Even the Butter Cow at the Iowa State Fair is not enough to sweeten the mood.
Three years ago, Barack Obama’s unlikely presidential dream was given
wings by rapturous Iowans — young, old and in-between — who saw in the
fresh-faced, silky-voiced black senator a chance to leap past the
bellicose, rancorous Bush years into a modern, competitive future where
we once more had luster in the world.
“We are choosing hope over fear,” Senator Obama told a delirious crowd of 3,000 here the night he won the Iowa caucuses.
But fear has garroted hope, as America reels from the latest humiliating
blows on the economy and in Afghanistan. The politician who came across
as a redeemer in 2008 is now in need of redemption himself.
Faced with a country keening for reassurance and reinvention, Obama
seems at a loss. Regarding his political skills, he turns out to be the
odd case of a pragmatist who can’t learn from his mistakes and adapt.
Many of his Democratic supporters here, who once waited hours in line
just to catch a glimpse of The One, are disillusioned.
“We just wish he’d be more of a fighter,” said one influential Democrat
with a grimace. Another agreed: “You can’t blame him for everything. I
just wish he would come across more forceful at times, but that is not
the dude’s style. Detached hurts you when things are sour. You need some
of Clinton’s ‘I feel your pain’ compassion.”
The president has been so spectacularly unable to fill the leadership
void in Washington that the high-spirited Michele Bachmann feels free to
purloin Obama’s old mantra.
“The power behind our campaign is hope and a future,” she chirped to a
sparse crowd Monday in Atlantic, Iowa. “That’s all I believe in.” That
and making America safe for old-fashioned light bulbs and not those
weird curly ones.
Obama’s response on Monday to Friday’s Standard & Poor’s downgrade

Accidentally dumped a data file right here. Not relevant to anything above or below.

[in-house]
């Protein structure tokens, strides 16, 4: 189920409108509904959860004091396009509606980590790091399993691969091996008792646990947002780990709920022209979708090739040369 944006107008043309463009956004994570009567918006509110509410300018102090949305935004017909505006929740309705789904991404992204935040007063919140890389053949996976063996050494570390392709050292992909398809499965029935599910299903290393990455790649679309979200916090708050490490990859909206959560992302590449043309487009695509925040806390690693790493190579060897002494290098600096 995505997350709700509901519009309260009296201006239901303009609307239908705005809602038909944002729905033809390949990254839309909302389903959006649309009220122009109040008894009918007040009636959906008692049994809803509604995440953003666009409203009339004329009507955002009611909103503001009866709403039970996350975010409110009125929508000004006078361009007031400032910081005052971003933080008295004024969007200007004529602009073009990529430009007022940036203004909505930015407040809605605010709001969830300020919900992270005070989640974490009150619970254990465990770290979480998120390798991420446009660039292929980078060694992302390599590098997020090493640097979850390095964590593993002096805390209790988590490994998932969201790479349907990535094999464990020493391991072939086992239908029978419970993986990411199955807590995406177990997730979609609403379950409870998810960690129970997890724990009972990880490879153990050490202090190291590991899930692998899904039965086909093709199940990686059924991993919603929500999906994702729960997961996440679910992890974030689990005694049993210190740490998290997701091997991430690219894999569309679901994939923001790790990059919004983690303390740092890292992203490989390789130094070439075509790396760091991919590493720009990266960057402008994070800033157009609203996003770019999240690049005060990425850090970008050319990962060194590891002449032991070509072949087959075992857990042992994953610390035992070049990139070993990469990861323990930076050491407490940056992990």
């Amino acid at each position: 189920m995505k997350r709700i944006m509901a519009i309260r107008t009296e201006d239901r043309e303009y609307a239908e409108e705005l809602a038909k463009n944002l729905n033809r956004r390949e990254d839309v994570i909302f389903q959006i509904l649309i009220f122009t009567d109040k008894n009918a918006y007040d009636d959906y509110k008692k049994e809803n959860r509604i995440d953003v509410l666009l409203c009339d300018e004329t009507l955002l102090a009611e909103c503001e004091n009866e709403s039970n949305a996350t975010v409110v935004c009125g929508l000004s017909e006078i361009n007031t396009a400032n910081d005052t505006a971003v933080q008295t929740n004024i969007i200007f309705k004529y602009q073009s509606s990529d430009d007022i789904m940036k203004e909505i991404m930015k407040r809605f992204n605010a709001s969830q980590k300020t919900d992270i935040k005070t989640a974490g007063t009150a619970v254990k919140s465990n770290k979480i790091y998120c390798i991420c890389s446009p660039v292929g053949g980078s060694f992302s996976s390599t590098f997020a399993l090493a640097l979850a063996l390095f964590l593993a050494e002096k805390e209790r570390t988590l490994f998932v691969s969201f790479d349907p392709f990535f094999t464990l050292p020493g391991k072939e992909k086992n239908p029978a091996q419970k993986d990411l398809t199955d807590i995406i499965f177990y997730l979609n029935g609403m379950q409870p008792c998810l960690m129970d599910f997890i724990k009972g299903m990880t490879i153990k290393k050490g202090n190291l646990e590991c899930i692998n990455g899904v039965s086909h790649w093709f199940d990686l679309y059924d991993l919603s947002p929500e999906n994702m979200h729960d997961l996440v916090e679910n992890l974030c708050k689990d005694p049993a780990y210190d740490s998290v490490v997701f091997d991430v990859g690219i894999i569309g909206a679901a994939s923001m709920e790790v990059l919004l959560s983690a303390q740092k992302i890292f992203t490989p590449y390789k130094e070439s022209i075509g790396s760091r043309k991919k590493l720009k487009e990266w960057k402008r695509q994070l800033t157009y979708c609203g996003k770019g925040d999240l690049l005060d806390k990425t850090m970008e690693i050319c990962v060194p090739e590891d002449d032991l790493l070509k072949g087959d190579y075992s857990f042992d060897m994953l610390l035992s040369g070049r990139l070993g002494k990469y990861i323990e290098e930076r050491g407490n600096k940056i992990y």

and to the 22 Navy Seal commandos and 8 other soldiers killed by a
Taliban rocket-propelled grenade in Afghanistan was once more too
little, too late. It was just like his belated, ineffectual response on
the BP oil spill and his reaction to the would-be Christmas Day bomber;
it took him three days on vacation in Hawaii to speak about the
terrorist incident when the country was scared about national security,
and then he spent the next week callously shuttling from the podium to
the golf course.
Bachmann has been riding around Iowa in her bus, with Elvis music and
her name emblazoned 25 times on the outside, mocking Obama for going to
Camp David last weekend and burrowing in, while the country was roiling.
His inability to grab a microphone and spontaneously assuage Americans’
fears is strange. If the American servicemen had died on a Monday, he
wouldn’t have waited until Wednesday to talk about it. He doesn’t like
the bully pulpit, just the professor’s lectern.
After failing to interrupt his Camp David weekend to buck up the country
on one of its worst days in history, he tacked on his condolences for
the soldiers’ families to his economic pep talk, in what had to be the
most inept oratorical segue of his presidency. (Continues here)